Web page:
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Banner: Chappell Administration Building at Allen University and Miner School Building at Howard University
Historically Black Colleges & Universities
HBCU GRANT SELECTION PROCESS

Applications for funding through this Historic Preservation Fund (HPF) program under the American Recovery and Reinvestment Act must include the following items:

- A completed Grant Application Form.

- A concise history of the building and its significance.

- High quality photographs that clearly depict the present condition of the building (interior and exterior). Photographs should include details of architectural character defining elements of the property, including doors, windows, roof, porches, lobby, corridors, decorative elements, fireplaces, and any additional features addressed in the proposed preservation project.

- A copy of the National Register of Historic Places Nomination. These grants are available for the preservation of historic structures listed in the National Register of Historic Places, and

- Any available architectural analysis and /or assessment of the building.

A NPS selection panel will rate and rank the grant applications. Awards will be made according to the following selection criteria:

- Properties of major historical and architectural significance.
- Properties retaining architectural integrity (the building has not been so altered as to have lost its historic appearance).
- Properties demonstrating the most critical need for immediate intervention to correct structural and safety defects in order to preserve the building.
- Applicants demonstrating the ability to complete the project successfully within the established timeline. The timeline shall indicate the start and completion dates for each activity (planning and design, general conditions, mobilization, site preparation, etc.) and the scope of work for the project.

The timeline shall strictly adhere to the following guidelines:

1. The project must begin within six months after the grant agreement has been signed. If activities have not begun in accordance with the approved project timeline the grant will be suspended or terminated and the funds recaptured by the National Park Service.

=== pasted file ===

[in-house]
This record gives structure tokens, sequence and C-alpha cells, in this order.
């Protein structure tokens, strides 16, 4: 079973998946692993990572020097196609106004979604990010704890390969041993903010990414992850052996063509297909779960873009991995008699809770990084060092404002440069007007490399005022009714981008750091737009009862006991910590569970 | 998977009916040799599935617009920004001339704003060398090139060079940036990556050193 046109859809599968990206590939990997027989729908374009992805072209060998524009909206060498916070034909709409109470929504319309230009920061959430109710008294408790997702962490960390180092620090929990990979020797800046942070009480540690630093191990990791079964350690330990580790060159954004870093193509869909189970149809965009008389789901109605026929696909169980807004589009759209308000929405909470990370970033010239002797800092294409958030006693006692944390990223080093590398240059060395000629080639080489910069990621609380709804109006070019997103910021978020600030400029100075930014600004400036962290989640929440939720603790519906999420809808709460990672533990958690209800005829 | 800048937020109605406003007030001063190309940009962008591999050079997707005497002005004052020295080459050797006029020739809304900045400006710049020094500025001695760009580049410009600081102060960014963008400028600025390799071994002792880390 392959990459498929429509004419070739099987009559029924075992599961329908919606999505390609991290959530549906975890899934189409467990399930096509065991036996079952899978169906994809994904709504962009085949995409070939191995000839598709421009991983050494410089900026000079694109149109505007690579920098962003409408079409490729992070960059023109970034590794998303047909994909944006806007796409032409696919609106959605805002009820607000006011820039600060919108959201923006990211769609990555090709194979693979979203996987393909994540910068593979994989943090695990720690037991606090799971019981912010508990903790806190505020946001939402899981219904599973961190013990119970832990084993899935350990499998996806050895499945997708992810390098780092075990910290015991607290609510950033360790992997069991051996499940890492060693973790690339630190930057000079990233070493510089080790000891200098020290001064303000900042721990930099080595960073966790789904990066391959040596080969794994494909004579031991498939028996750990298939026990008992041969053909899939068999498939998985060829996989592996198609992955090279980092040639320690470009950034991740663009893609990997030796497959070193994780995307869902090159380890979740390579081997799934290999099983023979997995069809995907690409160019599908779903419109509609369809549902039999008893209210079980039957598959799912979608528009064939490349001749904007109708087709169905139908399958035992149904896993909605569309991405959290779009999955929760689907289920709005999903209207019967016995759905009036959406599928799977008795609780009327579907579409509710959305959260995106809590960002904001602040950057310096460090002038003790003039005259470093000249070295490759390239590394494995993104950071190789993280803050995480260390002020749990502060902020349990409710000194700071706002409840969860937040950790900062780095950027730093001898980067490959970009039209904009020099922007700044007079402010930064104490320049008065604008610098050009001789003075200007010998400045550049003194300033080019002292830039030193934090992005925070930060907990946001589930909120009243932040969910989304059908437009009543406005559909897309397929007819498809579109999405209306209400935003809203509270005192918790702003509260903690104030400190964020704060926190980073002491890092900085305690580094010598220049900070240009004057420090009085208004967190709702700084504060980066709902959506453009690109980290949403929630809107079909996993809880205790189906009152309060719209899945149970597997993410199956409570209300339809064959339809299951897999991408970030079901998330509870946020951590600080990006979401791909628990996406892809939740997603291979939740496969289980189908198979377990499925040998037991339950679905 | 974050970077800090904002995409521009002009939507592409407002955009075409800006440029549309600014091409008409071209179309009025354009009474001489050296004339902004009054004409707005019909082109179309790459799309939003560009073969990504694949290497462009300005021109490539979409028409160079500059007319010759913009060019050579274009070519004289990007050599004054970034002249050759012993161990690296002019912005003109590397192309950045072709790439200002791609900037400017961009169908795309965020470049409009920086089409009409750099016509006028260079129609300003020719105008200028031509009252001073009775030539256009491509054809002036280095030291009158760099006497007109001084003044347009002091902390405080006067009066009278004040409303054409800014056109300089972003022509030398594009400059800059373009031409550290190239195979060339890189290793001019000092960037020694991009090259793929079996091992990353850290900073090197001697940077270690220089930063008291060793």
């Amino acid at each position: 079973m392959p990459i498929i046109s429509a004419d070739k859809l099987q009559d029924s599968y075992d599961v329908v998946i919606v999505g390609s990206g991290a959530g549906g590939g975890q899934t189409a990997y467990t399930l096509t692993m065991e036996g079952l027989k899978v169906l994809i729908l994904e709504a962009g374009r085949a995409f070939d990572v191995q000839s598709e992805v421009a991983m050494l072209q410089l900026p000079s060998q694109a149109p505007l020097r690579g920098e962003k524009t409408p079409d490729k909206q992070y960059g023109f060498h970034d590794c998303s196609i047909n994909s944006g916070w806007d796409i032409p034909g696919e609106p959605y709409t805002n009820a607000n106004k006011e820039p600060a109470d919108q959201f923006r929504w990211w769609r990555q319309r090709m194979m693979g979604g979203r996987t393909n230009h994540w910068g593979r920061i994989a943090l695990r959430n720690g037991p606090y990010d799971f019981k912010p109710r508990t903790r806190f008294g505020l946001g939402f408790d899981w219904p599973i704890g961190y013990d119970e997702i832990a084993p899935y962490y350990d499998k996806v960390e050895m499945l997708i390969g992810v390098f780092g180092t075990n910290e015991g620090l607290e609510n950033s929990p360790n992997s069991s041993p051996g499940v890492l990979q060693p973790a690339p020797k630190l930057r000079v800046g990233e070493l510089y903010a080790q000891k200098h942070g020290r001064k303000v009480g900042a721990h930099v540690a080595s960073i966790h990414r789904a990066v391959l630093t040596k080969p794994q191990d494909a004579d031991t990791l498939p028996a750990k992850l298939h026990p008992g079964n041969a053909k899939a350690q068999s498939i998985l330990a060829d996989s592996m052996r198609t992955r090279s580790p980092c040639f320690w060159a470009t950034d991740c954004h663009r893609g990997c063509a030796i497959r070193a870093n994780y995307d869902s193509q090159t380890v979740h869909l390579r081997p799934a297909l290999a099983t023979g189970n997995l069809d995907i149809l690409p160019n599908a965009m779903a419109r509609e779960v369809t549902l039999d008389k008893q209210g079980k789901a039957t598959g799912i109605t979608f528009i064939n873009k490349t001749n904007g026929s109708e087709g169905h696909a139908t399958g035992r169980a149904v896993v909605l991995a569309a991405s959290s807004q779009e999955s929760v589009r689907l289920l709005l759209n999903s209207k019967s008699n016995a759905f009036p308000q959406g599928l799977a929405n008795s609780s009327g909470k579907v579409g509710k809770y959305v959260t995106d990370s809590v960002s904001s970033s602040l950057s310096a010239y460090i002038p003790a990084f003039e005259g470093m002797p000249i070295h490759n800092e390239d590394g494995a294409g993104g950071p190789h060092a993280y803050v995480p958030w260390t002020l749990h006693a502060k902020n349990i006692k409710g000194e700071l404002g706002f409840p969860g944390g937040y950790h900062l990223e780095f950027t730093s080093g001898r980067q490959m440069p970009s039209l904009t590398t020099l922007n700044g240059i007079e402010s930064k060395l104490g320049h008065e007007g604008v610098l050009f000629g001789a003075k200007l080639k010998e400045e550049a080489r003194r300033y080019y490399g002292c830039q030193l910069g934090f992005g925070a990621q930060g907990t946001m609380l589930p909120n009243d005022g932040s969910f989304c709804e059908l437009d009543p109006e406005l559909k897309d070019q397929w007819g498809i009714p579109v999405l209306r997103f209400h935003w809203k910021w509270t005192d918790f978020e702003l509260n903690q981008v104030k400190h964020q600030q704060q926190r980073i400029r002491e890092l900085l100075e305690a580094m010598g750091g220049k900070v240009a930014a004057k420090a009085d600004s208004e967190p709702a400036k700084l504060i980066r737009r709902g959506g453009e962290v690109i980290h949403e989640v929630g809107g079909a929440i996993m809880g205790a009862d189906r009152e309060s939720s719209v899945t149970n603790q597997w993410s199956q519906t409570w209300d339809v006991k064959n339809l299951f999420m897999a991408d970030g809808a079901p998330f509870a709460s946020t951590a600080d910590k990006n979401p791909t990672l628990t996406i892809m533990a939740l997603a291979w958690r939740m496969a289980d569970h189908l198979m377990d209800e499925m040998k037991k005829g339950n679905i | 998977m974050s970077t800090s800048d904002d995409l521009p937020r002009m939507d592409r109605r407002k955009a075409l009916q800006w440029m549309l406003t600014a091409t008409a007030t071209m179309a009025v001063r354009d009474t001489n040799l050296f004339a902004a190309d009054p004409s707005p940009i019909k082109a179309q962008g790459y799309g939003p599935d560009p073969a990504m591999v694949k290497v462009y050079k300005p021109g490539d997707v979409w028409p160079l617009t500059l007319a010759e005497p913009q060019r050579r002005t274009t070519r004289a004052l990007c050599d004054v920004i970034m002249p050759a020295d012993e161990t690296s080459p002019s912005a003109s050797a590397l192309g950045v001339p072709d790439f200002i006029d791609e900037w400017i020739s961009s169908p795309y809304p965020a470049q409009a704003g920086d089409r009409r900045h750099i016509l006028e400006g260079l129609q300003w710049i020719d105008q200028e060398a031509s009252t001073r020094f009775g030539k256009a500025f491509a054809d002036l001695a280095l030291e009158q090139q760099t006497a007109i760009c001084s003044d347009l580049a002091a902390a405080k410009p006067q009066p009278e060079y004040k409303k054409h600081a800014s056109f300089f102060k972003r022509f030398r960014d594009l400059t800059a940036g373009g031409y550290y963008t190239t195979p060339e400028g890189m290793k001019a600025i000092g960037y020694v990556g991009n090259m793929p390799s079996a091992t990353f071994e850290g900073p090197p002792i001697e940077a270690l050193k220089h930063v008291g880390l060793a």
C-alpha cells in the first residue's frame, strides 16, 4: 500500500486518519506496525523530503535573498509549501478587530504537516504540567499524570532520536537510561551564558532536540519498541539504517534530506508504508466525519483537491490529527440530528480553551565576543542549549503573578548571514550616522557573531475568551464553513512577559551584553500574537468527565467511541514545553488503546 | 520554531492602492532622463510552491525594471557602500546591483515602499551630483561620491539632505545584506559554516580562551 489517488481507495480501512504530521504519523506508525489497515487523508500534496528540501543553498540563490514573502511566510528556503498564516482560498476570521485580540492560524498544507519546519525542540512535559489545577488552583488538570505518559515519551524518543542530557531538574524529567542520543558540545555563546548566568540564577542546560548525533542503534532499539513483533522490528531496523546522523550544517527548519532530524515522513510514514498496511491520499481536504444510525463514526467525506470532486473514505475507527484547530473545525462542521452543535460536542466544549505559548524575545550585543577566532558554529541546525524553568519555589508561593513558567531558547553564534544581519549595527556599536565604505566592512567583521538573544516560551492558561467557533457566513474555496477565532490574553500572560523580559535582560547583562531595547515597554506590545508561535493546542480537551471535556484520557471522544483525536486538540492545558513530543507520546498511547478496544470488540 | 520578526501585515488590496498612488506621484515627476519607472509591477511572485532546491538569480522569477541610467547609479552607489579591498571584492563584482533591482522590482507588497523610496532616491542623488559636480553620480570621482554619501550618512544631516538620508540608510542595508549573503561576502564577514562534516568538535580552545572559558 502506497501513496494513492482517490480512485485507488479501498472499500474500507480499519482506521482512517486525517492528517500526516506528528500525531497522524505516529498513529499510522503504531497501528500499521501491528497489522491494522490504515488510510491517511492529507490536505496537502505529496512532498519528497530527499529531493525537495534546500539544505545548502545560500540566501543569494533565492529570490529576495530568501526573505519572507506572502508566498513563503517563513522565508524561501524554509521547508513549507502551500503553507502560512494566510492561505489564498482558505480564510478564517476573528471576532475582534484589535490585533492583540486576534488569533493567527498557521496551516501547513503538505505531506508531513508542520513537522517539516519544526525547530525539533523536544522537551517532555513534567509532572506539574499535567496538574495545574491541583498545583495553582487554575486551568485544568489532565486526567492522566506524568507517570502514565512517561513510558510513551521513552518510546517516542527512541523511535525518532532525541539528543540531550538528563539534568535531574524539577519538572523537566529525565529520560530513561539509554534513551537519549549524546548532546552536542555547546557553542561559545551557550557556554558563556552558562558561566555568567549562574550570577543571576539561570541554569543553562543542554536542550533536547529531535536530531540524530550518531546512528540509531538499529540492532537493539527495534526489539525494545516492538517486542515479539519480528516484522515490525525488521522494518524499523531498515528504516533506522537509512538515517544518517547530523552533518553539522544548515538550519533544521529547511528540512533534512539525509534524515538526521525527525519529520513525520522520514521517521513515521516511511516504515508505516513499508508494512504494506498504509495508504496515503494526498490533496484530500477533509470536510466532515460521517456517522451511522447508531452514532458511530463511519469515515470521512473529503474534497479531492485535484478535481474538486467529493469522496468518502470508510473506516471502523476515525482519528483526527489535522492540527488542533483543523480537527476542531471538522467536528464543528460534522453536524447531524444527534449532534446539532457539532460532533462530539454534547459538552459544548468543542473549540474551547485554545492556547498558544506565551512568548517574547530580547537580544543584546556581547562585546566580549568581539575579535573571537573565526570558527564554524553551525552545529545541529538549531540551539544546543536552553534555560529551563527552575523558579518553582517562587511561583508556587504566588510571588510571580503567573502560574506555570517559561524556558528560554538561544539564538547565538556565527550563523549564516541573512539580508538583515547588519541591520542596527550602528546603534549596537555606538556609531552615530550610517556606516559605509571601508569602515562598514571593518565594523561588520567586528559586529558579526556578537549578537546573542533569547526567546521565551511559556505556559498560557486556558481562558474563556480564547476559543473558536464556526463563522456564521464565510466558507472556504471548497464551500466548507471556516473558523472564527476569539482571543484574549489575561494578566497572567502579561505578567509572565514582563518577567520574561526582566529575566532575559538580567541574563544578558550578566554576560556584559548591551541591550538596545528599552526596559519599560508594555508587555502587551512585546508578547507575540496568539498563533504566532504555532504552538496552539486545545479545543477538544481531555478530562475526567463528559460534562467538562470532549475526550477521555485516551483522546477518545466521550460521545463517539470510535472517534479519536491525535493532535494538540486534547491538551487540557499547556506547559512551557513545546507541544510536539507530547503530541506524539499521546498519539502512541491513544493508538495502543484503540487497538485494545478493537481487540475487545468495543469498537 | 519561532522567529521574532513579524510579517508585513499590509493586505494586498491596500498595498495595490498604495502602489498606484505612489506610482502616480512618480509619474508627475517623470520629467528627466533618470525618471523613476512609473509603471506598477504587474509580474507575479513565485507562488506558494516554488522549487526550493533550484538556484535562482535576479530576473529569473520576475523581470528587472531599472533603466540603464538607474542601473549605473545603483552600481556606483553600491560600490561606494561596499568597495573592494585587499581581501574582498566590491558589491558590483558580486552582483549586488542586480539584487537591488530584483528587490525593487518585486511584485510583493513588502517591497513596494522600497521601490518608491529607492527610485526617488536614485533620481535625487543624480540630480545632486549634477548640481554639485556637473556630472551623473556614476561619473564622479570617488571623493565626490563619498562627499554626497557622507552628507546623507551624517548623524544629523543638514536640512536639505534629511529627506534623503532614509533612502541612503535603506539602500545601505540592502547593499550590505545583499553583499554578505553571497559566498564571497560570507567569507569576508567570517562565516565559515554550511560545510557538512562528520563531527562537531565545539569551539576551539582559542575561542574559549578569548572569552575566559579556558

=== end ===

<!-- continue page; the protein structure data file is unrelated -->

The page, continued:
2. 50% of the total project shall be completed within 18 months after the signing of the grant agreement (including planning, design, and construction).

3. The project scope of work must be completed within 3 years of the start date of the grant agreement. Planning and design shall be completed within 1 year maximum and the construction phase shall be completed within 2 years maximum.

- The proposed cost estimates for the preservation of historic properties must be eligible activities under the Historic Preservation Fund (HPF), and appear reasonable and necessary for the proposed work.

- The grant application must be received by NPS by the announced deadline.

- The proposed plan for intervention of the historic structure should be a technically well planned proposal and the proposed work likely to achieve a quality treatment of the historic structure in order to receive the grant.

The goal of this grant program is to make historic properties on the campuses of HBCUs safe and useable. Eligible activities include structural stabilization; masonry work; abating environmental hazards; installing or replacing heating, ventilating, and cooling systems; replacing damaged electrical and plumbing systems; repairing leaky roofs; treating termite damage; and providing handicapped accessibility. All work must be performed in accordance with the Secretary of the Interior’s Standards for the Treatment of Historic Properties.

 

 

Guidelines and the application for funding through this program are currently available with a deadline of April 10, 2009.

For more information, contact Linda Hall at 404-507-5779, or linda_hall@nps.gov.


 
Did You Know?
Did you know that Dorchester Academy Boys’ Dormitory is listed as one of the 11 most endangered historic places of 2009 by the National Trust for Historic Preservation?

History in the Halls: Discover a never-ending quest for knowledge at Georgia’s Dorchester Academy.  Thousands learned and lived here, from African-American youth in the 1890s to rights activists in the 1960s.
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